“That’s what’s funny, when people are like, ‘So what do you do after you make a mold?’ It’s like, ‘Well, I actually just let it sit in my studio and dry out and then I break it off and start next year’s. So Calvin actually, his bust was, last year he was Harold Carmichael. So Harold Carmichael was on that sculpture stand and then I just took my hammer and busted all the clay off and started again.”
How much pressure is there to sculpt a famous person’s face, someone whose images have been plastered in our minds for years now?
“The only pressure is first and foremost making the inductee happy. If they’re happy with the bust then I’m happy. There’s always going to be trolls on social media that are going to be like — I mean, I see it all the time, they’re like, ‘Bro, that doesn’t even look like him.’ And I’m like, ‘Well, you’re a moron. It actually looks just like him.’ So for me, it’s not — I know I can make it look like him and I know I can make them happy. Like, there’s not a single bust that gets displayed in the last 25 years in the Hall of Fame, and almost 40 years since Blair started doing it, that the inductee (does not give) their approval. They’re like, ‘Yep, I’m happy with it. That looks great.’
“And some people are obviously more picky or other people are just like, ‘Yeah, whatever it’s fine. It looks good.’ But for me, I don’t send it to get cast and bronzed until I’m like, ‘OK, yeah, this looks great. It looks like him.’ And there’s always things that I’m like, ‘Oh, I wish I would have changed that just a little bit.’ Or, ‘I could have fixed that.’ It’s never perfect, but that’s what makes it look awesome. I mean, even if they did an exact scan of the inductee and just cast that in bronze and put it in there, it doesn’t look the same as an artist’s hands manipulating.”
Describe Calvin as a subject.
“He’s been great. And I’m glad, like I said, it was hard to do a real mean-looking expression on his face cause my time with him, he wasn’t a mean person. He’s just a super nice guy. No, he’s been great to work with. Like I said, I don’t have a negative experience to speak of, not only with all the guys that I’ve sculpted but even the guys that I’ve had an opportunity to meet working with Blair and things like that.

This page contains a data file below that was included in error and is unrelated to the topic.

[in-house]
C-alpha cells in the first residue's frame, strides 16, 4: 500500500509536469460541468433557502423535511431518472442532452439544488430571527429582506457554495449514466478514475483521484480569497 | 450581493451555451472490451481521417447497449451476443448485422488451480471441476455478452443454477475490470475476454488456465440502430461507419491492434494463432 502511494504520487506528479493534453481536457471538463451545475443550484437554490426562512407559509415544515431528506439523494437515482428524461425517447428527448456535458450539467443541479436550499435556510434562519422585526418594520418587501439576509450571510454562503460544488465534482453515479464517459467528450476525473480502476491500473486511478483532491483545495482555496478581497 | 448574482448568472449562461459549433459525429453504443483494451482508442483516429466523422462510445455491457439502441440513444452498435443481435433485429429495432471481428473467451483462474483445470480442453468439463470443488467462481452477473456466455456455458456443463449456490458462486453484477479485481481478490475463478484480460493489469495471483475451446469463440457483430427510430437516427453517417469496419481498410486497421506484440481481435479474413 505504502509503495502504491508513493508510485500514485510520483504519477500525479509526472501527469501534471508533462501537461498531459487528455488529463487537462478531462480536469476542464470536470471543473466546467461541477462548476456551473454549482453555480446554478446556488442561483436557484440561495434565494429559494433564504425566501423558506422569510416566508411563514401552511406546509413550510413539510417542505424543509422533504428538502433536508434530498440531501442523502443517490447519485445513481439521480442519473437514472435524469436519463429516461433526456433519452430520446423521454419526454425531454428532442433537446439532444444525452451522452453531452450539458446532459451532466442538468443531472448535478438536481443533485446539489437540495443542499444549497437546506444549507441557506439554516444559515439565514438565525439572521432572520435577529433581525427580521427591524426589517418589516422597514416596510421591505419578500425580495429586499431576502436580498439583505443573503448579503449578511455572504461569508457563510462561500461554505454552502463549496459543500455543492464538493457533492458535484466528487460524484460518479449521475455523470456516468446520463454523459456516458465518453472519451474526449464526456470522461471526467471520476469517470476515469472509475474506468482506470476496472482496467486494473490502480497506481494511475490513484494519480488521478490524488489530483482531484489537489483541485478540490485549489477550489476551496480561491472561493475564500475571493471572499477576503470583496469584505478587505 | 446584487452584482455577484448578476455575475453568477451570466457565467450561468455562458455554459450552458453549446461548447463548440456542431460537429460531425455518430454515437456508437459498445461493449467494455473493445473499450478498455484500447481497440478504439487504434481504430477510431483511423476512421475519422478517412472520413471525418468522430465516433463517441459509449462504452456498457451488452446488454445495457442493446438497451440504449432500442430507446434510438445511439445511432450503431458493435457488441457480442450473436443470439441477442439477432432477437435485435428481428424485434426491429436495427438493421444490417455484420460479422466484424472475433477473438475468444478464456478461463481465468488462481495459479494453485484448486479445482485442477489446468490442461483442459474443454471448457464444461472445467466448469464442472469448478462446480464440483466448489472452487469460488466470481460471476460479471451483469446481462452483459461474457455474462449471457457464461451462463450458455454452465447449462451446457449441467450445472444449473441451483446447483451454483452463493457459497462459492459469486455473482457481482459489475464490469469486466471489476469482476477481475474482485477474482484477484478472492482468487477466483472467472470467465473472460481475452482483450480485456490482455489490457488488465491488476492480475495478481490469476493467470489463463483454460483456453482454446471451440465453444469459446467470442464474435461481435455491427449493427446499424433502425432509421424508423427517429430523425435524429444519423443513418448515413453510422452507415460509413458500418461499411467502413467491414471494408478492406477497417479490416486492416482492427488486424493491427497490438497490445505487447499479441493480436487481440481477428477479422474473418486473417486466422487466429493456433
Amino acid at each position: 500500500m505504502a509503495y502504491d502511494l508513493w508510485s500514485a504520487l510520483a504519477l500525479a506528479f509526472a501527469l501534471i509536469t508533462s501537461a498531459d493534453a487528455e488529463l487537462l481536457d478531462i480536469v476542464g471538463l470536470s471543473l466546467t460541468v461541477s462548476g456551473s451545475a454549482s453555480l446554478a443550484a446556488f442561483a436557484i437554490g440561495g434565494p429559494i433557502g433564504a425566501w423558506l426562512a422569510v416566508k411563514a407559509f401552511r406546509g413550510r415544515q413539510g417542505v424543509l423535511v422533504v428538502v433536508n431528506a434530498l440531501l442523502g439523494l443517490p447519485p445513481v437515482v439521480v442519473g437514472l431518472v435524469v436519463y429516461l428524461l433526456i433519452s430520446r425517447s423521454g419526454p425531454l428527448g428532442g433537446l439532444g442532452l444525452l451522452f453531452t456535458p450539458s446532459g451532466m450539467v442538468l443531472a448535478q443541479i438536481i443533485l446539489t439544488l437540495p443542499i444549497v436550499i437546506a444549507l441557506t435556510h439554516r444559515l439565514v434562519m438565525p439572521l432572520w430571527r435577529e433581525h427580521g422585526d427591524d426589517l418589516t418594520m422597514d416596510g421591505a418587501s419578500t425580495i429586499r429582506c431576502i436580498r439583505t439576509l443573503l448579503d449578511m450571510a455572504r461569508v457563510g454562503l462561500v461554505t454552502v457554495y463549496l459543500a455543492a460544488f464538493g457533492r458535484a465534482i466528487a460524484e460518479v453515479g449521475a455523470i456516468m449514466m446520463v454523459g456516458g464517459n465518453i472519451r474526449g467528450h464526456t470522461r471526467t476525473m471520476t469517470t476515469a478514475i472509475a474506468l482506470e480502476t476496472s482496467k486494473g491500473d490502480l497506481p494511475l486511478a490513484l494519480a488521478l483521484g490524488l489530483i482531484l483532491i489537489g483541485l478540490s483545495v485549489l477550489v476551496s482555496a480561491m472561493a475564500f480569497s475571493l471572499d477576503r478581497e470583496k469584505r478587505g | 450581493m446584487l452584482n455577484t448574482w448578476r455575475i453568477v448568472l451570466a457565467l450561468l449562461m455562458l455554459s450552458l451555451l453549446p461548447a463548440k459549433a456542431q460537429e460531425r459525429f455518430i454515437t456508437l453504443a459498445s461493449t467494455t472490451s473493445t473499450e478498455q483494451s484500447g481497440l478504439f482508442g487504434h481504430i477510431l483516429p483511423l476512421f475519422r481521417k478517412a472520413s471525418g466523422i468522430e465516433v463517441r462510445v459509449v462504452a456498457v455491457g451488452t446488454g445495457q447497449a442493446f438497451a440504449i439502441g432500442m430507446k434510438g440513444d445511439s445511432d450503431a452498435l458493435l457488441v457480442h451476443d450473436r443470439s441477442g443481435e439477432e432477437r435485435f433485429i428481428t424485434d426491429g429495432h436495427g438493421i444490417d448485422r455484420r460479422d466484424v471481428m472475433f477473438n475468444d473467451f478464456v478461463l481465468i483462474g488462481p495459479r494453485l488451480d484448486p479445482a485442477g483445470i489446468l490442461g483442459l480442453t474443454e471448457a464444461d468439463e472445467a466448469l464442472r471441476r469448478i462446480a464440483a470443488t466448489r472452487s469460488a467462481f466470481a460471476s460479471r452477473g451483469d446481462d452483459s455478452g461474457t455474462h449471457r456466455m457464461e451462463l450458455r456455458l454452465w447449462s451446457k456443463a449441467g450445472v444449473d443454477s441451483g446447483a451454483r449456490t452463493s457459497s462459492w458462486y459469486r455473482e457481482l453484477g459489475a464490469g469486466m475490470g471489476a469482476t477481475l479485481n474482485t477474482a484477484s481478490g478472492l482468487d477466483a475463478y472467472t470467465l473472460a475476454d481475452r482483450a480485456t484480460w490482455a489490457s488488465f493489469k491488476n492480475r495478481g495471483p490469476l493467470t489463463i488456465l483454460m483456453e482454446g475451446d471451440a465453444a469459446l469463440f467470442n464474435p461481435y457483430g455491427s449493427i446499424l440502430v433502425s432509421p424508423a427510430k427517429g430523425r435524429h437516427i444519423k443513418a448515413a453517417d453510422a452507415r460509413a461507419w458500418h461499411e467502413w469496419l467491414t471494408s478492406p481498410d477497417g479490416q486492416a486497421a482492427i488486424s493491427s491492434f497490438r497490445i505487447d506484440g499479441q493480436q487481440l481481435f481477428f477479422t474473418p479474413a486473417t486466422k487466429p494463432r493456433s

“Everybody’s been really kind, and I’ve gone back to the Hall just once since I’ve started doing this and people that I’ve sculpted 10, 15 years ago come up and say, ‘Hey, Ben, thanks again for the great job you did on my bust. I love it. Thank you so much.’ I’ve gotten personal letters from inductees and those mean a lot to me. That means that I created something, I used my art to do something that not only am I proud of, but somebody else is really happy with.”
What does it mean to you to be a little part of football history?
“It really is cool. Sometimes I forget how cool it is. Like I said, I’ve been back to Canton just a couple times and both times I’ve been like — I walk through the Hall of Bust and I’m like, ‘Oh, wow. I’ve done a lot of these.’ This is — my job is awesome. So, yeah, it’s great. It’s a great feeling. And it’s something that’s a little different. All the other jobs I do are more on the artistic side and have a different kind of fanfare when you’re doing monumental work.
“I mean, when you’re in the Pro Football Hall of Fame and it’s so much a part of American culture and it’s our game and stuff like that, it’s my favorite sport. I just love football. I mean, it’s pretty dang cool. How many people would like to have pictures with Emmitt Smith and I got to spend time staring at him and have him be like, ‘Quit looking at me so much.’ I’m like, ‘Sorry. It’s kind of my job.’”